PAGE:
An absolutely fantastic book with shades of The Wonderful Wizard of Oz | Mentoring in the Middle

An absolutely fantastic book with shades of The Wonderful Wizard of Oz

Cover of The House in the Cerulean Sea by TJ Klune

I don't normally compare books to The Wonderful Wizard of Oz, but stick with me here.  

I struggled with the beginning of this book.  It was dark and grey and gloomy.

It was only a few chapters in that I appreciated why the beginning needed to be written that way.  Once I got to Marsyas Island with Linus, I was hooked.  

Linus Baker's life is routine and dreary and he seems okay with that.  He is a caseworker for the Department in Charge of Magical Youth in London and it's his job to make sure that orphanages are run well and that children are cared for.  He cares about the children in the orphanages he visits.  Just not too much.  The 947-page Rules and Regulations book doesn't allow that.  

One day, he is called by Extremely Upper Management - a terrifying prospect - where he is told that he's being sent to visit an unfamiliar orphanage on the coast.  

"The orphanage is nontraditional, and the six children who live there are different than anything else you've seen before, some more than others.  Some are...problematic."   

He will stay for a month and observe the children and their caretaker, Arthur Parnassus.  With not much information and a bit bewildered, he leaves the next day on a train with his suitcase and his cat, Caliope.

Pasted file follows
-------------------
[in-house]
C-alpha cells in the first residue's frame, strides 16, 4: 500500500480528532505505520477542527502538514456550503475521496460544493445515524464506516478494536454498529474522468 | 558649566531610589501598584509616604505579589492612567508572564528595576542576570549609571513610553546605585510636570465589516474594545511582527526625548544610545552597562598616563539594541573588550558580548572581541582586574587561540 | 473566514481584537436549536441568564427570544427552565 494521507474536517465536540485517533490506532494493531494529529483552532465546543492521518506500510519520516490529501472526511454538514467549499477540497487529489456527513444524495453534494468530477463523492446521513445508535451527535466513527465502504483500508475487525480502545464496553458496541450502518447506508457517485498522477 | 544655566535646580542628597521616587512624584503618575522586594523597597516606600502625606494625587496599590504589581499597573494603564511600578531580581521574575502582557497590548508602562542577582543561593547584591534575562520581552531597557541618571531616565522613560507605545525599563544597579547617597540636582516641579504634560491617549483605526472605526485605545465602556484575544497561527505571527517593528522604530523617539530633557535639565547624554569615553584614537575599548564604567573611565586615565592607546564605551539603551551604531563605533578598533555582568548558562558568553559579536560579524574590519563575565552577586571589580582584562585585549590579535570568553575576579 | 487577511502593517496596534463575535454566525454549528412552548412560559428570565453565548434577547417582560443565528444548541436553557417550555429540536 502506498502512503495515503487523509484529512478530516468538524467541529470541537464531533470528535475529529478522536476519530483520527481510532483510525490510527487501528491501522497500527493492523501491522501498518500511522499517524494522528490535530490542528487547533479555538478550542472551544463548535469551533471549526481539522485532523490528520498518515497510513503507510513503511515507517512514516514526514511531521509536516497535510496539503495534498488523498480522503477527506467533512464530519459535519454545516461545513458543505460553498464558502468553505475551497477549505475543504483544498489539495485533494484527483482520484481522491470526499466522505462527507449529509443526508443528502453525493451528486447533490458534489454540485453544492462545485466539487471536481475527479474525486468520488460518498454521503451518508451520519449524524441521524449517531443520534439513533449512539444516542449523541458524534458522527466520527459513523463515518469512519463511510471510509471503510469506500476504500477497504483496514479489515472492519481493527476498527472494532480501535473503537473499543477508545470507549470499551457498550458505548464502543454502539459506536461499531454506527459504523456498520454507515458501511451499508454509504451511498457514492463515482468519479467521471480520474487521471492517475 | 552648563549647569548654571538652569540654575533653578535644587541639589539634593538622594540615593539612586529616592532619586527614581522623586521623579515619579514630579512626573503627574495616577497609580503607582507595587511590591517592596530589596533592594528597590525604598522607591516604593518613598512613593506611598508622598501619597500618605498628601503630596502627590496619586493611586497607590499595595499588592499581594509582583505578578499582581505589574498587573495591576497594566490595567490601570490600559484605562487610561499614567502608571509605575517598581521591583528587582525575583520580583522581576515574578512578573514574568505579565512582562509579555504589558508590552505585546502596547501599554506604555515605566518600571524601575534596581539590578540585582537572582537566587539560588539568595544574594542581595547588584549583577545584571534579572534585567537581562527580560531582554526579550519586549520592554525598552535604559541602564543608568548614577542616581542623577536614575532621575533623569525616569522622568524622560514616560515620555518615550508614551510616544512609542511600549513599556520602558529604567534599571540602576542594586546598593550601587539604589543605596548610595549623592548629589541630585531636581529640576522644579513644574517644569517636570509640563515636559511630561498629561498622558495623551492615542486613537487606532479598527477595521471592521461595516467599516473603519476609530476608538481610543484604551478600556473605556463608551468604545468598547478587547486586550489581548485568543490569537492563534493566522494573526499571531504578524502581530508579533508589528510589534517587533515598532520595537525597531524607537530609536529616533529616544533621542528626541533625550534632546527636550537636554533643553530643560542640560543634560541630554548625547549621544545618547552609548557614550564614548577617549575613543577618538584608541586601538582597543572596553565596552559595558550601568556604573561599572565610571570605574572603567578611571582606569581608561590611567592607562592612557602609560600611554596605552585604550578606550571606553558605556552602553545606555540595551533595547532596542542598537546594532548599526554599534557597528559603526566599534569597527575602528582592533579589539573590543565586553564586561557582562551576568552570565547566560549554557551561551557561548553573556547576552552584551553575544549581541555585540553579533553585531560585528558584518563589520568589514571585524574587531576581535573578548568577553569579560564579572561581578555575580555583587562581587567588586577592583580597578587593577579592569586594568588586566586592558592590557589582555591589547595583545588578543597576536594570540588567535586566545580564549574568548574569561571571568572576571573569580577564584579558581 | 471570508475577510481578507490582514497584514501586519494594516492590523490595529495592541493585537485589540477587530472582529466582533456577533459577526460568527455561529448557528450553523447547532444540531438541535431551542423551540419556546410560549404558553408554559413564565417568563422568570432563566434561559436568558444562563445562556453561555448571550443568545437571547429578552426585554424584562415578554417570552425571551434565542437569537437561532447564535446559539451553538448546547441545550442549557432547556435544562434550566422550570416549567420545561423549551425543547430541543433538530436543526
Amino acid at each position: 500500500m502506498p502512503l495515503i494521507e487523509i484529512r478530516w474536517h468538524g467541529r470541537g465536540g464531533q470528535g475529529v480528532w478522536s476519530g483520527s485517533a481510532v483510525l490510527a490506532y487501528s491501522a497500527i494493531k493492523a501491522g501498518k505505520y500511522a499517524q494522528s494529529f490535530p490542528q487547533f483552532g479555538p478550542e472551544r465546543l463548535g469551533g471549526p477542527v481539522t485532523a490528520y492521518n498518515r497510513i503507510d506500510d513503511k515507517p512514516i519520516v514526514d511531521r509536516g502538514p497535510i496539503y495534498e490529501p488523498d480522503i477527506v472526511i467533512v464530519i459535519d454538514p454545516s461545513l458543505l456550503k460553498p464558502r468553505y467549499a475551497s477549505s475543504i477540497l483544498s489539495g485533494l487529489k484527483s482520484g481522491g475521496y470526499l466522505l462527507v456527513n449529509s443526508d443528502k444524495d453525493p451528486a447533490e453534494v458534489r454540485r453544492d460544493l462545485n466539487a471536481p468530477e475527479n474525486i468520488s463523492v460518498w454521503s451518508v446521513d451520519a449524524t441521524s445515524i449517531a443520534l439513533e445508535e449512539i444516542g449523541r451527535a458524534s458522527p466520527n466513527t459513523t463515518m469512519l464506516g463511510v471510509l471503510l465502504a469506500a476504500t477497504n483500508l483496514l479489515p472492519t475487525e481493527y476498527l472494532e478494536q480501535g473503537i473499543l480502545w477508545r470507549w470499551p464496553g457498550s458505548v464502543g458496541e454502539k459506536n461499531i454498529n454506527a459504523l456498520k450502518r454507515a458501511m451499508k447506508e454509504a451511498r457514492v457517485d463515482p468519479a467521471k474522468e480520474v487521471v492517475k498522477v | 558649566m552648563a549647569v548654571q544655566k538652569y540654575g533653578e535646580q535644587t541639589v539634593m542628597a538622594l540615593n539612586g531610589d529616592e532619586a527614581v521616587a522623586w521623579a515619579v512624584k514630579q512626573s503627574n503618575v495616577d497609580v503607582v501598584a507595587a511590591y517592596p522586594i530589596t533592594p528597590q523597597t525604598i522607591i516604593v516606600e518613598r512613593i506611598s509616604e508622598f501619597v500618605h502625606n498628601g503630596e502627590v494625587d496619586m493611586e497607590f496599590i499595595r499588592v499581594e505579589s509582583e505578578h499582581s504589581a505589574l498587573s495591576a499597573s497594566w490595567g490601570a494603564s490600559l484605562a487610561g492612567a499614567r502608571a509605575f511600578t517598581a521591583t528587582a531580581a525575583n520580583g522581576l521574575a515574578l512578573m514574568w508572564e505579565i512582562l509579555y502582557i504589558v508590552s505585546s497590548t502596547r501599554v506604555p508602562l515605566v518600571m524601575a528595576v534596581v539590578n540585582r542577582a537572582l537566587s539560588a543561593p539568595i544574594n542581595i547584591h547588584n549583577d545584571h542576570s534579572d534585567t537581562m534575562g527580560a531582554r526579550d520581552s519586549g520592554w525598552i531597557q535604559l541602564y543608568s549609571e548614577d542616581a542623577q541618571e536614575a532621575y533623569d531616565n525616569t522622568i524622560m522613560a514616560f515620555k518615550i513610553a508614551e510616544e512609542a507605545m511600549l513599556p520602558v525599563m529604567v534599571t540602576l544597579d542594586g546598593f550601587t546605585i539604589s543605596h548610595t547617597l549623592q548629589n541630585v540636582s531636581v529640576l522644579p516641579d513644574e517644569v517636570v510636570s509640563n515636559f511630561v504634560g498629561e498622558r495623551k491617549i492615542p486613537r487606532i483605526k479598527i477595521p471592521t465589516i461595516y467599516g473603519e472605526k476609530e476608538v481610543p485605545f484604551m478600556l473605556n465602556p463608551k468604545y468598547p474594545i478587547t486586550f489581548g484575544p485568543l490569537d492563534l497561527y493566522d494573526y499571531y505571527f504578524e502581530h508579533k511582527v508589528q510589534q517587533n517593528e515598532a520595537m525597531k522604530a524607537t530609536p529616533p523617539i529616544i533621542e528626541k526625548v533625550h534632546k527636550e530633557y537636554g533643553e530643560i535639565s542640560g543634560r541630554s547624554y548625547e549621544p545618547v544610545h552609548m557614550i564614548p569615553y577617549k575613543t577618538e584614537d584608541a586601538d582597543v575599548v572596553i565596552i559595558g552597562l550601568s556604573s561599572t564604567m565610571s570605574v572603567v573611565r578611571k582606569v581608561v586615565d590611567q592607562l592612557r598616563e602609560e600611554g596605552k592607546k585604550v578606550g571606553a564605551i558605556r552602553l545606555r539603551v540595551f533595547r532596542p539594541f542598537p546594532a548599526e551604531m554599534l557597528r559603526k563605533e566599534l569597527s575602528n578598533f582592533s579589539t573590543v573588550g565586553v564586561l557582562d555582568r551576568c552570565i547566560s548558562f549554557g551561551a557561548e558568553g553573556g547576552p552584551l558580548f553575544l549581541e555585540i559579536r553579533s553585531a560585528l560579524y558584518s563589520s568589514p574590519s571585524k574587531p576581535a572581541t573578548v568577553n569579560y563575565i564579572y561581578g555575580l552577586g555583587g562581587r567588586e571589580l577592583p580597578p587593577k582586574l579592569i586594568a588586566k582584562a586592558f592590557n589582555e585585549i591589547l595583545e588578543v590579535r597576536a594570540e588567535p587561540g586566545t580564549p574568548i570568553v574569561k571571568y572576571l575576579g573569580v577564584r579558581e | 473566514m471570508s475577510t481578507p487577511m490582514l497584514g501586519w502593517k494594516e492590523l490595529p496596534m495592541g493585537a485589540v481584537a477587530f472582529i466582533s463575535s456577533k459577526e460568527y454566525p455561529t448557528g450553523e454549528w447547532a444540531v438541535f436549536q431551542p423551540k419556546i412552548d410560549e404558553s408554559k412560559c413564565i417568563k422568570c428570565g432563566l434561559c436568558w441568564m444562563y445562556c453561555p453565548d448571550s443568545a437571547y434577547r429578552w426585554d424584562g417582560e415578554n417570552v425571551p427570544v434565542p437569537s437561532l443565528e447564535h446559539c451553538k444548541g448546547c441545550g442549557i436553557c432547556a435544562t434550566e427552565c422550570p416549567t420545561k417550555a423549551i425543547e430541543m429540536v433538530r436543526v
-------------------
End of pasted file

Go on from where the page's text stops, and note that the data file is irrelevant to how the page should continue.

It is only when he gets to the island that, like Dorothy in the Wizard of Oz, he begins to see the world in color. He meets the children: 6-year old Lucy, or Lucifer; Chauncy, a green blob with eyes on stalks on the top of his head (I imagined a Shrek-like character); Talia, a gnome; Fee, a forest-sprite; Sal, a teenaged shape-shifter; and Theodore, a wyvern.

These kids are so wonderfully described!  It takes a writer with great imagination to describe Lucy as a six-year-old music-loving, kind, child who loves to tease about all the ways he could destroy the world.  Or Chauncy, of unknown parentage, who wants more than anything in the world to be a bellhop.  Or Sal, a shy teenager who changes into a Pomeranian when he's frightened.  Each of the children is well-developed in their own fantastic way, it makes you want to visit them!

Slowly, slowly, these children pull Linus out of his dreary world of expectations and into a world of laughter and Saturday adventures.  Which pits him against all the rules he was sent there to enforce.  

After many sweet fits and starts, Linus also realizes he is falling in love with Arthur, but this is too terrifying for him to confront.

This book will make you smile with the children, laugh out loud at their antics, and cheer when Linus realizes that a family can be anyone who loves you.

Read it.  Better yet, listen to it on Libby or Audible.  Daniel Henning has a different voice for everyone in the book and that adds so much to make these characters come to life!

  • Read my review of The Light in Hidden Places, a novel based on a true story of a young Polish girl who hid Jews in the same house as Nazis during World War II.

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